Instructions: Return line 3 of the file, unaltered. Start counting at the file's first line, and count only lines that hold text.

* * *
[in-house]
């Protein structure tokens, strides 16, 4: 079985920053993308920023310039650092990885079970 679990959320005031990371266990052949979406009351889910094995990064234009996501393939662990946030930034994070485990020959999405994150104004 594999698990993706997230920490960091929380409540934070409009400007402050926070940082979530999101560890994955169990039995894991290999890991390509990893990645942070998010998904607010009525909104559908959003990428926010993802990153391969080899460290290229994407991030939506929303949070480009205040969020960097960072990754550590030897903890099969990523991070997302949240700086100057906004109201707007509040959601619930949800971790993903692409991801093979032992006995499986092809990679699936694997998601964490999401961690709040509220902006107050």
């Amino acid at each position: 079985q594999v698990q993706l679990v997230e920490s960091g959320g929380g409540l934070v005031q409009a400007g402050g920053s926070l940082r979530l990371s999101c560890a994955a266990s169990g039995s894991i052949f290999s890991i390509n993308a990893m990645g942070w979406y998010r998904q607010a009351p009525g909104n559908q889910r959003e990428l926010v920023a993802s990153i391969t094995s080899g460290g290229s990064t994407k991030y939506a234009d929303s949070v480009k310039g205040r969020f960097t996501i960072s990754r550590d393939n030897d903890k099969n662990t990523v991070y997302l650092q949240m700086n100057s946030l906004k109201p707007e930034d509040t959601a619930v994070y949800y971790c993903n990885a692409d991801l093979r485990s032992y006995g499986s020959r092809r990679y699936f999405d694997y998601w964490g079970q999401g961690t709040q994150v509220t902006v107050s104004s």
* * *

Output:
């Amino acid at each position: 079985q594999v698990q993706l679990v997230e920490s960091g959320g929380g409540l934070v005031q409009a400007g402050g920053s926070l940082r979530l990371s999101c560890a994955a266990s169990g039995s894991i052949f290999s890991i390509n993308a990893m990645g942070w979406y998010r998904q607010a009351p009525g909104n559908q889910r959003e990428l926010v920023a993802s990153i391969t094995s080899g460290g290229s990064t994407k991030y939506a234009d929303s949070v480009k310039g205040r969020f960097t996501i960072s990754r550590d393939n030897d903890k099969n662990t990523v991070y997302l650092q949240m700086n100057s946030l906004k109201p707007e930034d509040t959601a619930v994070y949800y971790c993903n990885a692409d991801l093979r485990s032992y006995g499986s020959r092809r990679y699936f999405d694997y998601w964490g079970q999401g961690t709040q994150v509220t902006v107050s104004s």